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See Inside Scientific American Volume 307, Issue 6

How Communities Shape Our Morals

Nazis did not just blindly follow orders
soliders, communites shape morals, morality, communities



Mario Wagner

In last month's column I recounted how my replication of Stanley Milgram's shock experiments revealed that although most people can be inveigled to obey authorities if they are asked to hurt others, they do so reluctantly and with much moral conflict. Milgram's explanation was an “agentic state,” or “the condition a person is in when he sees himself as an agent for carrying out another person's wishes.” As agents in an experiment, subjects shift from being moral agents in society to obedient agents in a hierarchy. “I am forever astonished that when lecturing on the obedience experiments in colleges across the country, I faced young men who were aghast at the behavior of experimental subjects and proclaimed they would never behave in such a way but who, in a matter of months, were brought into the military and performed without compunction actions that made shocking the victim seem pallid.”

This is an astute observation because research on the motivation of soldiers during combat—well summarized by Lt. Col. Dave Grossman in his deeply insightful book On Killing (Little, Brown, 2009)—reveals that a soldier's primary motivation is not politics and ideology but devotion to his band of brothers. “Among men who are bonded together so intensely,” Grossman explains, “there is a powerful process of peer pressure in which the individual cares so deeply about his comrades and what they think about him that he would rather die than let them down.”

As a social primate species, we modulate our morals with signals from family, friends and social groups with whom we identify because in our evolutionary past those attributes helped individuals to survive and reproduce. We do not just blindly concede control to authorities; instead we follow the cues provided by our moral communities on how best to behave.

The power of identification is emphasized in a reinterpretation of Milgram in a 2012 article in Perspectives on Psychological Science by University of St. Andrews psychologist Stephen D. Reicher, University of Queensland psychologist S. Alexander Haslam and University of Exeter psychologist Joanne R. Smith. They call their paradigm “identification-based followership,” noting that “participants' identification with either the experimenter and the scientific community that he represents or the learner and the general community that he represents” better explains the willingness of subjects to shock (or not) learners at the bidding of an authority. At the start of the experiment, subjects identify with the experimenter and his worthy scientific research program, but at 150 volts the subjects' identification begins to shift to the learner, who cries out “Ugh!!! Experimenter! That's all. Get me out of here, please. My heart's starting to bother me. I refuse to go on. Let me out.”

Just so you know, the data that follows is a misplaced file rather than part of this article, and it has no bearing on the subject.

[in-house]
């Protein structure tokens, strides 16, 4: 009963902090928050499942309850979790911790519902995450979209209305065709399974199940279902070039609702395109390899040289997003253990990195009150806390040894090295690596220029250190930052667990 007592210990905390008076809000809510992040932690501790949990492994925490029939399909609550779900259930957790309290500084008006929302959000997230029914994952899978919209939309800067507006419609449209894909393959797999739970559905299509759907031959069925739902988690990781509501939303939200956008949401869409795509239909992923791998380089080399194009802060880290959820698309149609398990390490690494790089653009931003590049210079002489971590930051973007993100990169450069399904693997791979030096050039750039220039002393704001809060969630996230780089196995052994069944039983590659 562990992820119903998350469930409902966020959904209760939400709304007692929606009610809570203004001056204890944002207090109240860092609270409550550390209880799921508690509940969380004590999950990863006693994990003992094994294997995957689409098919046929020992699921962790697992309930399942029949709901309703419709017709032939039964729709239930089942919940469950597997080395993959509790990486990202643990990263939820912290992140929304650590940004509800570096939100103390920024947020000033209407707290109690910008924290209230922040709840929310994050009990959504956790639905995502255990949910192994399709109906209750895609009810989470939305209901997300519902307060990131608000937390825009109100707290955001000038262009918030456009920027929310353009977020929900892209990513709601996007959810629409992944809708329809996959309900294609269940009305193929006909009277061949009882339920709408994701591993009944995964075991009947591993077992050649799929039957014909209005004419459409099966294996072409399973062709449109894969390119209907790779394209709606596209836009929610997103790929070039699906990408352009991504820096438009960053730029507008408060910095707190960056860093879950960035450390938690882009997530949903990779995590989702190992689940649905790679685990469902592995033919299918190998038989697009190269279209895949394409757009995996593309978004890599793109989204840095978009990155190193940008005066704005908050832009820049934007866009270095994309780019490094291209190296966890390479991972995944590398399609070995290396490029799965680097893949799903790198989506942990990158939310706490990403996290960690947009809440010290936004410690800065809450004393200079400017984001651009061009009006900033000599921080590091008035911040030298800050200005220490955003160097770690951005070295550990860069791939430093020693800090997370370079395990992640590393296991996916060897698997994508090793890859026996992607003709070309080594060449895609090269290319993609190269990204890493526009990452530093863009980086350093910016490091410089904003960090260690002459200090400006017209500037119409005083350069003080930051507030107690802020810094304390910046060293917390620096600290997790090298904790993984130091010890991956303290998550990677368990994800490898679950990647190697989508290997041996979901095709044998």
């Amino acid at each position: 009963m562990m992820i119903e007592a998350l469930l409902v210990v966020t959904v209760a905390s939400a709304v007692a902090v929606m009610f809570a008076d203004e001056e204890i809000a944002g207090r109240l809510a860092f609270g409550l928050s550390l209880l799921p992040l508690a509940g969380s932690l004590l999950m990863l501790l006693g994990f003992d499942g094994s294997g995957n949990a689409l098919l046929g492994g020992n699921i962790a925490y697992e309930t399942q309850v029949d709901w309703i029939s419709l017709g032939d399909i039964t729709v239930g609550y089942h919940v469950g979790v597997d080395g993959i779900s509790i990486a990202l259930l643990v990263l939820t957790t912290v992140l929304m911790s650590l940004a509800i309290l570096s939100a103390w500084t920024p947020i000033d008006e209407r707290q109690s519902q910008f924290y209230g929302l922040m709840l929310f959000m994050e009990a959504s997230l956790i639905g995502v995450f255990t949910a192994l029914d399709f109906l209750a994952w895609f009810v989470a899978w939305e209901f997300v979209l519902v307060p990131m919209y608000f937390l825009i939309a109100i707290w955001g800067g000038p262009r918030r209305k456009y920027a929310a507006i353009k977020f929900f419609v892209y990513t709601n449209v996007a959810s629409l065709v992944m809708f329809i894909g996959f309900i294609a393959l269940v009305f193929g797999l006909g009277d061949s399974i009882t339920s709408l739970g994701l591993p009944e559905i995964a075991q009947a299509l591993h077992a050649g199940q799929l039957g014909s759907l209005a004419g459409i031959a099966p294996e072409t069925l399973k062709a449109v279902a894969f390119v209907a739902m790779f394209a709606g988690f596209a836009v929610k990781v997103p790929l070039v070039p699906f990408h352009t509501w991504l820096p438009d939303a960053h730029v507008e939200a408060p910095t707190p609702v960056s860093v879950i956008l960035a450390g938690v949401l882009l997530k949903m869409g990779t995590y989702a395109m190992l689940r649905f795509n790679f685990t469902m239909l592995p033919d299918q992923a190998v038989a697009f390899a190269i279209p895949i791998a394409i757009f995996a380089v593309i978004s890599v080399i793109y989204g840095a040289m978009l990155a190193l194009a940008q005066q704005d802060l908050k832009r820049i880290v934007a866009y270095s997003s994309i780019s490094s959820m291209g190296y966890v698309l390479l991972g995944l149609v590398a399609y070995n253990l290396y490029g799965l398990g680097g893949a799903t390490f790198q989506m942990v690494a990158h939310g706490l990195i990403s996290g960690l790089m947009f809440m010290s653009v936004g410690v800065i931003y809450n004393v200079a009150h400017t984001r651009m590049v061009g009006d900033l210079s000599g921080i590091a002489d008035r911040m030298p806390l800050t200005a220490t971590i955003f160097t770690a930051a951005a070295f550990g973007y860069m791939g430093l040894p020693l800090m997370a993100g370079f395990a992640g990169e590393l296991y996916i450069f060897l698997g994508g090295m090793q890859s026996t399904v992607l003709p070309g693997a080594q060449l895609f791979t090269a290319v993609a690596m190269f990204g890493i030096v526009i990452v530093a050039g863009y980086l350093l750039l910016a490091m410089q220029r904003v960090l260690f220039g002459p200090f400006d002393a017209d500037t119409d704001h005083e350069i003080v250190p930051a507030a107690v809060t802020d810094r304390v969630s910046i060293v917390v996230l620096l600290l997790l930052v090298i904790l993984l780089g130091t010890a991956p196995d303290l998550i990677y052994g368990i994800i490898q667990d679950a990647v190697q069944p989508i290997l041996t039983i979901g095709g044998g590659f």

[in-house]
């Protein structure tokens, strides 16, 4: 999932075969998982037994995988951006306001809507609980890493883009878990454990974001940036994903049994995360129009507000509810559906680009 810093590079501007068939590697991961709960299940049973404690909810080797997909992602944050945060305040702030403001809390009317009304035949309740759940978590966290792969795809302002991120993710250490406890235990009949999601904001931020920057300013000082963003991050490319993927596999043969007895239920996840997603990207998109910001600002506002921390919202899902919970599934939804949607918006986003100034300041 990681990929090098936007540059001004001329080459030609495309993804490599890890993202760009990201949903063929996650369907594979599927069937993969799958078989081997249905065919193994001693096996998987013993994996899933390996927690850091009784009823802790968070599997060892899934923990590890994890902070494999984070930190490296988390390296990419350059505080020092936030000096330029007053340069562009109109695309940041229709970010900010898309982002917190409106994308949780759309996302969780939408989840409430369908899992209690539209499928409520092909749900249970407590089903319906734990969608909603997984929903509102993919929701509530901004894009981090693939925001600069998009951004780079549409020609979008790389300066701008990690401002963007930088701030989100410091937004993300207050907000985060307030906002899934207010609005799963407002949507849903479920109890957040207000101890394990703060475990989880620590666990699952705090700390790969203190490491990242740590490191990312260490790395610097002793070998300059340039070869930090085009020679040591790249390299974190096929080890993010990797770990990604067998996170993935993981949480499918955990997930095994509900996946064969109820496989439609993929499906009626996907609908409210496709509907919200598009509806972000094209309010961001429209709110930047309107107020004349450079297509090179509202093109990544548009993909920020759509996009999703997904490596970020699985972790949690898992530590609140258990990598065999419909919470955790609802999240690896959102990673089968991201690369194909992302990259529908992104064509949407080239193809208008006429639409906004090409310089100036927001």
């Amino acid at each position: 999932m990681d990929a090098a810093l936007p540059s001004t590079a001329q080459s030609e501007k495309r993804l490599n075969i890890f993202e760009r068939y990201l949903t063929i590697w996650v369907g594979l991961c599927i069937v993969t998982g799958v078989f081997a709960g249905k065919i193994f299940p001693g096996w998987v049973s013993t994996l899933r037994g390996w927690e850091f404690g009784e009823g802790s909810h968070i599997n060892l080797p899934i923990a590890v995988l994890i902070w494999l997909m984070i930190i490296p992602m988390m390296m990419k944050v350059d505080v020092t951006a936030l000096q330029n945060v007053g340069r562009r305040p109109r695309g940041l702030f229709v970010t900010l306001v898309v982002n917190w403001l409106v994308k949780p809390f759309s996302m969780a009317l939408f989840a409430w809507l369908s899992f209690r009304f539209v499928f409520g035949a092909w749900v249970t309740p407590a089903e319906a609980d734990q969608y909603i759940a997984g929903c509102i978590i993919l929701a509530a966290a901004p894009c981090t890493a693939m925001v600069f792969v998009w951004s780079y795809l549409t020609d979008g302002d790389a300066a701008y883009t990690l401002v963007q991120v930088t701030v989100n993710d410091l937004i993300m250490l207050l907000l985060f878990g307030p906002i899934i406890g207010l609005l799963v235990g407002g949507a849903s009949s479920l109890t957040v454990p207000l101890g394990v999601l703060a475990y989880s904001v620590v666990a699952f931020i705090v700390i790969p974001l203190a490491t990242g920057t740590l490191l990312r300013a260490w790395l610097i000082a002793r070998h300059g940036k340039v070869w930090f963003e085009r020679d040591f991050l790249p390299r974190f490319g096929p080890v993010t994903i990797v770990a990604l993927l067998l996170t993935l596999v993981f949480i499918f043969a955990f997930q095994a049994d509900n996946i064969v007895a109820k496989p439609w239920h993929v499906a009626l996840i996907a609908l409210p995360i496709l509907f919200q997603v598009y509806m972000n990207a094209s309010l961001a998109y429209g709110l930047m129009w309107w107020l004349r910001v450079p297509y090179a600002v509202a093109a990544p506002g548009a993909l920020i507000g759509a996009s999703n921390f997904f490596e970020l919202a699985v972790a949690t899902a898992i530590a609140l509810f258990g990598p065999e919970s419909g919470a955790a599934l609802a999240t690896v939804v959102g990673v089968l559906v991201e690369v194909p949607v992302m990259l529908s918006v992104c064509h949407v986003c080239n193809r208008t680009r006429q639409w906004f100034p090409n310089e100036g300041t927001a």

It is, in fact, at 150 volts that subjects are most likely to quit or protest. “In effect,” Reicher and his colleagues postulate, “they become torn between two competing voices that are vying for their attention and making contradictory demands on them.” This hypothesis better explains subjects' overt moral struggles after 150 volts far better than Milgram's agentic state because the latter encompasses only the subject-authority tie at the exclusion of the obvious subject-victim empathetic bond.

The other shortcoming of Milgram's model is that it lets Nazi bureaucrats off the hook as mere agentic apparatuses in an extermination engine run by Adolf Eichmann, whose actions were famously described by Hannah Arendt as the “banality of evil.” Where is the moral accountability? As historian Yaacov Lozowick noted in his 2002 book Hitler's Bureaucrats, “Eichmann and his ilk did not come to murder Jews by accident, or in a fit of absent-mindedness, nor by blindly obeying orders or by being small cogs in a big machine. They worked hard, thought hard, took the lead over many years. They were the alpinists of evil.”

Examples of Nazi climbers ascending into the thin air of evil abound in a 1992 book entitled The Good Old Days. As explained by one such alpinist, SS Lt. Col. Karl Kretschmer: “It is a weakness not to be able to stand the sight of dead people; the best way of overcoming it is to do it more often. Then it becomes a habit.”

Providentially, learned habits can be unlearned, especially in the context of moral groups.

SCIENTIFIC AMERICAN ONLINE
Comment on this article at ScientificAmerican.com/dec2012

This article was originally published with the title "The Alpinists of Evil."

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